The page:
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The Data You Need to Prepare for Change

Owning your path in the face of uncertainty is a key professional skill.

Key points

  • Whether it’s a recession, new management, or personal choice, change is unavoidable in life and work.
  • Unplanned-for changes can be a big source of stress, making it important for each individual to own their career path.
  • Getting ready for what’s next in one's career starts with data collection and results in an actionable plan.
Glenn Carstens-Peters/Unsplash
Source: Glenn Carstens-Peters/Unsplash

There’s been a lot of talk recently about a recession: if we’re in one, if one is coming, if organizations are about to lay off people and implement hiring freezes, or if they’ve already started. Some of these moves have absolutely nothing to do with the broader state of the economy (ahem, Twitter), while others feel like companies are hedging against what might be coming down the road. Whether it’s now or six months from now, the reality is this: The only figures that are worth paying attention to are the ones that impact you. It’s all well and good to say there are plenty of jobs available when you’ve applied to hundreds and not gotten a single bite. Similarly, layoffs and job freezes, while unfortunate, are of most concern when they affect you.

No matter what happens (and this certainly won’t be the last time you will face the possibility of a recession), your job is constantly to collect the data you need to own your career path. And that means not being surprised when unplanned-for changes appear, which can be the source of enormous stress, and being ready when it’s time to make a change. In fact, some of the top skills you can develop as a professional to be prepared for the future of work are resilience, stress tolerance, and flexibility, all of which will serve you well in these uncertain times.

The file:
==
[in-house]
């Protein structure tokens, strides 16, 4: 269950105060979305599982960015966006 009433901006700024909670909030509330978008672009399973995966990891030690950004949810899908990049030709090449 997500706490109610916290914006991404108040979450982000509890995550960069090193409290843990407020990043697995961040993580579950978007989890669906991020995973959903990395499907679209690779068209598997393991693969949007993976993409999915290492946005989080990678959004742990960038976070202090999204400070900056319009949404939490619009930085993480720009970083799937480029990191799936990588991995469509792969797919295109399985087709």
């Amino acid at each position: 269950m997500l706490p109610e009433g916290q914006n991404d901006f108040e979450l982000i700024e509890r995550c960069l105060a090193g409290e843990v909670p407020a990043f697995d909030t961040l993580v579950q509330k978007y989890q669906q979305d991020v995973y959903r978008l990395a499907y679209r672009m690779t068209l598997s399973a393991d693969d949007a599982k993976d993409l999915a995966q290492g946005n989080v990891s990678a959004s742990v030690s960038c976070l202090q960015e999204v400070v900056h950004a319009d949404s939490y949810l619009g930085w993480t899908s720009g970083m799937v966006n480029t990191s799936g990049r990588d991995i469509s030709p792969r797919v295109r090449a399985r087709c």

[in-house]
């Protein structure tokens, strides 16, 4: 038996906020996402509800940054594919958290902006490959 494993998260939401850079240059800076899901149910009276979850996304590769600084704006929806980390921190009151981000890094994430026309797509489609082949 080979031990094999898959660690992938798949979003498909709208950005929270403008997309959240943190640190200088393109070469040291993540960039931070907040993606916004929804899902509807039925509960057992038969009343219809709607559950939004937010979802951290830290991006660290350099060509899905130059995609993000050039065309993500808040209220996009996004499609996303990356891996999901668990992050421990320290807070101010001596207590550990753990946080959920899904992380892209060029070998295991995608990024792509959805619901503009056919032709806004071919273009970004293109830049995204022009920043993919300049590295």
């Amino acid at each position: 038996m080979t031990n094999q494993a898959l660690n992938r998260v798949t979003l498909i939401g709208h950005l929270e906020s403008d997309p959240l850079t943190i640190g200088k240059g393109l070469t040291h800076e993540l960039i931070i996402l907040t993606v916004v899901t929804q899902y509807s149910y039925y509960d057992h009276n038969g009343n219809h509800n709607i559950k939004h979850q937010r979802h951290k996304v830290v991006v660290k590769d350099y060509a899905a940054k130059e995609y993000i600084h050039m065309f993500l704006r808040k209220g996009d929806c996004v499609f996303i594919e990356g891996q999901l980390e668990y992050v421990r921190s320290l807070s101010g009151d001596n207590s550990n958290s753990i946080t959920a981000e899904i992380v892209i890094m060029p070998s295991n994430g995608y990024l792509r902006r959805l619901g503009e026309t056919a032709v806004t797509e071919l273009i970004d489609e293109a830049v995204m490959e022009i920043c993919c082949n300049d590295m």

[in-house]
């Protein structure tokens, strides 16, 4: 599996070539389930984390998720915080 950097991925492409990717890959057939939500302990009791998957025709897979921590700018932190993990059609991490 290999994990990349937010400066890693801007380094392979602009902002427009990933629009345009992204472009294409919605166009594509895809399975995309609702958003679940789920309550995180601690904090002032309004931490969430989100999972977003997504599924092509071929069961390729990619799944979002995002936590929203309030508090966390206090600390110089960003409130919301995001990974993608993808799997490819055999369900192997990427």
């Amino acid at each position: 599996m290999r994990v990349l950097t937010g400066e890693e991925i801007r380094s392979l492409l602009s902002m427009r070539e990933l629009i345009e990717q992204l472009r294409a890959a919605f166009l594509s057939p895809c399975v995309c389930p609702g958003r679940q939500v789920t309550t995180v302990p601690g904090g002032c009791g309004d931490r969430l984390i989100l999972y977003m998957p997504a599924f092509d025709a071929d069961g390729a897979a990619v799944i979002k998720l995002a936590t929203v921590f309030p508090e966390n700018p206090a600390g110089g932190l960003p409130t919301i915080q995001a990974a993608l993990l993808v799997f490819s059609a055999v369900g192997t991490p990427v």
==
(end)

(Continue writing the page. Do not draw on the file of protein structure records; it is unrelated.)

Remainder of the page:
It’s All Data

Everything around you is data to collect, pay attention to, and make work for you. Every experience, every relationship, and every feedback conversation is all data. You are surrounded by it all the time. But are you making the most of it to benefit your next steps?

Here are four key pieces of data for you to collect, not when it’s time to make a change, but before you get there.

  • Present Opportunity. It’s easy to assume there are no available opportunities for you at your present employer, simply because no one has talked to you about them or presented them to you on a silver platter. First, make note of what you do and don’t like about where you are. Do you want to stay? If changes were made to your role or if there was an opportunity to move up there, would you be interested? Are there other roles within the organization you find interesting? Ask for time with your manager to determine what paths are available to you before you make assumptions. It could be they don’t know you are interested. Or there may be an opportunity being developed you don’t know about, yet. It’s always okay to ask. And, if your manager tells you they don’t see a future for you there beyond what you’re currently doing or if they can’t answer the question, that’s great data to have, as well.